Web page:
Samuel, Son & Co. doesn’t hire entry-level truck drivers as soon as they finish their training. The business of moving steel isn’t an entry-level job by any means. But that hasn’t stopped it from supporting a future generation of truckers.
For the second year in a row, the Ontario-based business has covered the cost of a full driver training scholarship to support a female trainee identified by the Women’s Trucking Federation of Canada.
The initiative emerged through Samuel’s diversity, inclusion, belonging, and corporate social responsibility initiatives.
“They’re leading the way from a trucking company perspective,” says Shelley Uvanile-Hesch, CEO of the Women’s Trucking Federation of Canada. “It goes to show this company’s commitment to diversity and inclusion.”
“For us, this is such a perfect convergence of two thoughts. One is the whole diversity agenda and how … we need to attract a more diverse workforce,” says Colin Osborne, president and CEO of Samuel, Son and Co.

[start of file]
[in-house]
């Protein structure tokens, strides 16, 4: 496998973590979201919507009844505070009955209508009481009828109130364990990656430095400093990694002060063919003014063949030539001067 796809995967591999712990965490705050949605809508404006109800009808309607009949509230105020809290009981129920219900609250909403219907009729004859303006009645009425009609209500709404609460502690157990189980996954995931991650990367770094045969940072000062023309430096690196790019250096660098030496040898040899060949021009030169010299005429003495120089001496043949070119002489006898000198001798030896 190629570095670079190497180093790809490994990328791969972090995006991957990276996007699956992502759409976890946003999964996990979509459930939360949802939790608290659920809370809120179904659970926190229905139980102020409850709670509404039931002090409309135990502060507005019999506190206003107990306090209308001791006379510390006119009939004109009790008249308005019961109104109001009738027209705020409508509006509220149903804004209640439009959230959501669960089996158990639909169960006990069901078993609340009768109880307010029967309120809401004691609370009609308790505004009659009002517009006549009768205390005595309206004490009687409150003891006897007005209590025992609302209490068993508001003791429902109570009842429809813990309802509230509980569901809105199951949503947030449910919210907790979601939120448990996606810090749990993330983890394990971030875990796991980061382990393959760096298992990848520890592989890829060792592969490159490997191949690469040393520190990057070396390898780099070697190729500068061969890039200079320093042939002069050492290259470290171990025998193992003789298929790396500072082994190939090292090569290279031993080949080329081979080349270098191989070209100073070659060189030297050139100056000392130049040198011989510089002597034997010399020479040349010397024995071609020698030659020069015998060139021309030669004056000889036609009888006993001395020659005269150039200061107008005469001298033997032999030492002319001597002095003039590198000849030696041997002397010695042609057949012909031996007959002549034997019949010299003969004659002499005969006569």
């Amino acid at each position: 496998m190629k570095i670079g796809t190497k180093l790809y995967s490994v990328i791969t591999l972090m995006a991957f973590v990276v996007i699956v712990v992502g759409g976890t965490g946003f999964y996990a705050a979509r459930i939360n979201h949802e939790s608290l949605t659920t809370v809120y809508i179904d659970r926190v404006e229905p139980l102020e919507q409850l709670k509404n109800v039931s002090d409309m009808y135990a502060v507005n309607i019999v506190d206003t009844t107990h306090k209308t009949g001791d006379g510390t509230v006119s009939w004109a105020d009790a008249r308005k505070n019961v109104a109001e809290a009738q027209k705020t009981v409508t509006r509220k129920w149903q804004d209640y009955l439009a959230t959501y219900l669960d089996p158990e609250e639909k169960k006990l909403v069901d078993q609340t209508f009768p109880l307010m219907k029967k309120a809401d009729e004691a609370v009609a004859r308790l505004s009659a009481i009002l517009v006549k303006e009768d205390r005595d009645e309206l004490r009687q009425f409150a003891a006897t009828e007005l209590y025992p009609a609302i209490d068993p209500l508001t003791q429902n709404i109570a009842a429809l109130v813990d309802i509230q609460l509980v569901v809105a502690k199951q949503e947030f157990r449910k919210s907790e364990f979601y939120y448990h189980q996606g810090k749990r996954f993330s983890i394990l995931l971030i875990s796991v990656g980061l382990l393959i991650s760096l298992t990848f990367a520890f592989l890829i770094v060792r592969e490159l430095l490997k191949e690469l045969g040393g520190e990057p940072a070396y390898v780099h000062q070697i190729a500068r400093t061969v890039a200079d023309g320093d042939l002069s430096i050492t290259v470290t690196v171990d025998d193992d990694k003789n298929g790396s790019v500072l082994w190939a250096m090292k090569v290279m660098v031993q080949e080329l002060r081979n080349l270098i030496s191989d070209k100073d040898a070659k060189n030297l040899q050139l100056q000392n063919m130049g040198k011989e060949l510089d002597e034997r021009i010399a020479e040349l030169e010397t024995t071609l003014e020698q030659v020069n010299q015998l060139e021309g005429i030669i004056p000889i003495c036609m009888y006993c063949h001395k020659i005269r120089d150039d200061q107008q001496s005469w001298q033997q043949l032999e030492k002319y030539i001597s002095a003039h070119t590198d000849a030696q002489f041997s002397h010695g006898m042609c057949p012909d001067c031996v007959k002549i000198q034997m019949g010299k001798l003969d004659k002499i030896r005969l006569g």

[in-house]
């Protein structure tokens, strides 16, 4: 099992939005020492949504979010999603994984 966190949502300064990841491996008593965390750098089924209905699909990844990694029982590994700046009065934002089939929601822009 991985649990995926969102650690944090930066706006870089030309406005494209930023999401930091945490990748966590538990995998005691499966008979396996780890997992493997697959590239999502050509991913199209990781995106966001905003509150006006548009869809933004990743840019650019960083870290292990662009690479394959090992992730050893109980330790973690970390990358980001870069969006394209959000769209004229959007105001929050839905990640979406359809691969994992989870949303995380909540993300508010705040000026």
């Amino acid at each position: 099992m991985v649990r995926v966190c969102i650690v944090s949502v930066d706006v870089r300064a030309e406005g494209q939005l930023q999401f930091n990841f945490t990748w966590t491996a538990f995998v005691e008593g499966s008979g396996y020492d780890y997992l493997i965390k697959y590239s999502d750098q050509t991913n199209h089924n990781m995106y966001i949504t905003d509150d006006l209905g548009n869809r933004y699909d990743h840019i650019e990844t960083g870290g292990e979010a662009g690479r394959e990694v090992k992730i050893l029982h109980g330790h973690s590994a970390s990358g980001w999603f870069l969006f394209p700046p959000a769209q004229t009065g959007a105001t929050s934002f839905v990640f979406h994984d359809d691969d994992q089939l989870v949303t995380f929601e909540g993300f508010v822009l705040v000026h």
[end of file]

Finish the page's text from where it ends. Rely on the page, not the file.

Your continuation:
But the business also operates a substantial fleet, he adds, referring to its 230 trailers and 165 power units.
Tia MacNeil, this year’s scholarship recipient, will be trained through the Ontario Truck Driving School.
“It’s always just been a passion of mine. I love being out on the road,” MacNeil says, noting why she wants to pursue a career in trucking.
“A long-term goal with my partner and I is to become a team, and I just want to be part of the growing number of women and support women out there on the road.”
Trucking HR Canada reports that just 3.5% of Canada’s truck drivers are women.